Grenade thrown at migrant children’s centre in Spain
Facility in Madrid was recently singled out by leader of far-right political party Vox
Far-right Vox party’s leader Santiago Abascal – who lives in the same neighbourhood as the facility – said the centre and its residents had left many local people feeling unsafe. Photograph: Pierre-Philippe Marcou/AFP/Getty
Bomb squad officers in Madrid have carried out a controlled explosion after a practice hand grenade was thrown over the wall of a centre for unaccompanied foreign minors in the north-east of the Spanish capital.
A spokeswoman at the Madrid headquarters of the national police force said the grenade, which carried a small amount of explosive charge, had been thrown over the wall of the reception centre on Wednesday morning. There were no reported injuries.
“Staff at the centre found a suspicious object in the centre’s patio between 8.30 and 9 this morning,” she said.
“Specialist officers from the national police force attended and evacuated the children to a safe area. Bomb squad officers detonated the object, which was determined to be a practice grenade with little charge, which had been thrown into the centre’s grounds in a bag from outside.”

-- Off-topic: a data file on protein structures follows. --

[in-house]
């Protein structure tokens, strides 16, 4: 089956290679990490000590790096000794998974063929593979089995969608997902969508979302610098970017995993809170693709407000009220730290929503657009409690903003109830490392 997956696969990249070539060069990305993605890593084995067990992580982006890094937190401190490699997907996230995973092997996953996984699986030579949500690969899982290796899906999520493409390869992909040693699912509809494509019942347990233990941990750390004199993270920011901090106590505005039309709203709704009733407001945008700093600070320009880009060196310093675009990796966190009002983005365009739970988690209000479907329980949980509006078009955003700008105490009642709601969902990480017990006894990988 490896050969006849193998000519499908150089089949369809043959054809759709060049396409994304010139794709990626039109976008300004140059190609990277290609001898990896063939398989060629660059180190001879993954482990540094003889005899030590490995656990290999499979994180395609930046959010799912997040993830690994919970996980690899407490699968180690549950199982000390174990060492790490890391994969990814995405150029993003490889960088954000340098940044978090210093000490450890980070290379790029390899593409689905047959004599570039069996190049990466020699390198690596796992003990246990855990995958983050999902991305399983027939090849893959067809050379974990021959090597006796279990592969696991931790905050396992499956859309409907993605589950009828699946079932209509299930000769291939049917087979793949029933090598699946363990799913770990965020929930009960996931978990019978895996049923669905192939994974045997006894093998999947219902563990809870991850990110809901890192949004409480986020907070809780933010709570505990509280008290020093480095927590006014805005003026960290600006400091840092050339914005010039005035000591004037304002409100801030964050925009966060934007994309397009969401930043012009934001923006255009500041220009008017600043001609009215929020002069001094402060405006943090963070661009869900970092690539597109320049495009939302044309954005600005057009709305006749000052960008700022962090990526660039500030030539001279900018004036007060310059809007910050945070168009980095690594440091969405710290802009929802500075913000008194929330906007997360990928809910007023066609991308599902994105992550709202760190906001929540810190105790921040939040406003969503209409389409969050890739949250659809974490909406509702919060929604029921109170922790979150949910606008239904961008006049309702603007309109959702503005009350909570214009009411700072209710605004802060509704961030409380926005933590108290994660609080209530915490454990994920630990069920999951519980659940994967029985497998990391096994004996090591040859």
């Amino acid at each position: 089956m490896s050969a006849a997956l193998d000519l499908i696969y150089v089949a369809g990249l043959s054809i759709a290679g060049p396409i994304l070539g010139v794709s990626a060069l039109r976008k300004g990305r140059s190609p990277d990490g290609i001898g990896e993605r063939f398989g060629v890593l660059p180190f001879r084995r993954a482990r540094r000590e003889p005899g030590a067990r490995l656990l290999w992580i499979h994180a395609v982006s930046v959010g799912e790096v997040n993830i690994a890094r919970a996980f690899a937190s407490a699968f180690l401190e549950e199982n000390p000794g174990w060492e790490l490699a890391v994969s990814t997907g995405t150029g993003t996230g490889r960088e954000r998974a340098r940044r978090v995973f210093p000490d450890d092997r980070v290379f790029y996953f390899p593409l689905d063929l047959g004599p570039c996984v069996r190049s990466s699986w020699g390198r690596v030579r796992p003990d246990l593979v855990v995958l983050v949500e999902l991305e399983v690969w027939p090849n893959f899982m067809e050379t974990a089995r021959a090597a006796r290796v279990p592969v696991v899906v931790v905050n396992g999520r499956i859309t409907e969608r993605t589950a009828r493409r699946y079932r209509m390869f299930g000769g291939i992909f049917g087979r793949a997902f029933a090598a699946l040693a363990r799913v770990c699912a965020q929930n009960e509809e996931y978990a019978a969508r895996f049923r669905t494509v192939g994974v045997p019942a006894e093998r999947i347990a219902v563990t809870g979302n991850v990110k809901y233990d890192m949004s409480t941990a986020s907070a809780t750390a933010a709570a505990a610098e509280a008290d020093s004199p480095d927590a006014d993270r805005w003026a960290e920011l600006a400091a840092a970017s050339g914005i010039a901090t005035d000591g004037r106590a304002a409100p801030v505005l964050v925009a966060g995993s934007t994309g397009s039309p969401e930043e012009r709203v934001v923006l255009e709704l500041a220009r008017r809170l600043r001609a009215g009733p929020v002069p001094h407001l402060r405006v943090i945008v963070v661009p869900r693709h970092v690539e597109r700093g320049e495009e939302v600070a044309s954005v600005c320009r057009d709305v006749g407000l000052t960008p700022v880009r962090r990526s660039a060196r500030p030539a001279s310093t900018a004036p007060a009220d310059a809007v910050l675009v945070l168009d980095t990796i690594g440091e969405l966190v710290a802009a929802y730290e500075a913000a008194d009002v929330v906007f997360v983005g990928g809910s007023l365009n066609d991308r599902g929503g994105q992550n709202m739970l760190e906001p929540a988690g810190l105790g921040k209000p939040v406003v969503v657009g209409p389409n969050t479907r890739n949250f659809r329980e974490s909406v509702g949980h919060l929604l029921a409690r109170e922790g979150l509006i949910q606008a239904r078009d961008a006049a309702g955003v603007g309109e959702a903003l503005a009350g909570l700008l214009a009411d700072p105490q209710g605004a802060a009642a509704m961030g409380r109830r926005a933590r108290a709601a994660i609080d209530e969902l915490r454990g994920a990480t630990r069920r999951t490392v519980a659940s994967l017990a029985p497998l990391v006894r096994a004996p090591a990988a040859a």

The reception centre, in the Hortaleza neighbourhood, recently made headlines after it was singled out by Santiago Abascal, the leader of the far-right Vox party.
Mr Abascal, who lives in Hortaleza, said the centre and its residents – many of whom are from north and sub-Saharan Africa – had left many local people feeling unsafe.
“I live in a working-class Madrid neighbourhood – Hortaleza,” he said during an election debate last month. “And every time I’m on the street – and there’s a centre for unaccompanied foreign minors there – I run into women who come and tell me that the police tell them not to wear their jewellery on the street; and mothers who are worried that their daughters are coming home late and are scared of being assaulted.”
Unaccompanied foreign minors – known by the Spanish acronym menas – were also targeted by Rocio Monasterio, Vox’s leader in Madrid, who called them “a serious problem in our neighbourhoods”.
Wednesday’s attack was not the first time that children at the centre have been targeted. In the fortnight before the election, on 10 November, some of them were beaten with oars and clubs.
Adriana Lastra, the vice-secretary general of the ruling Socialist party, said that words had consequences.
“This is what hate speech brings,” she wrote on Twitter. “It needs to be fought online, on the streets and in our institutions.”
Vox also condemned the attack. But in a statement, it accused its opponents of trying to make political capital out of Wednesday’s events.
“It’s disgraceful that violence – which is never justified – should be used for political ends,” it said. “We await the conclusions of the investigation by state security forces.” – Guardian News and Media 2019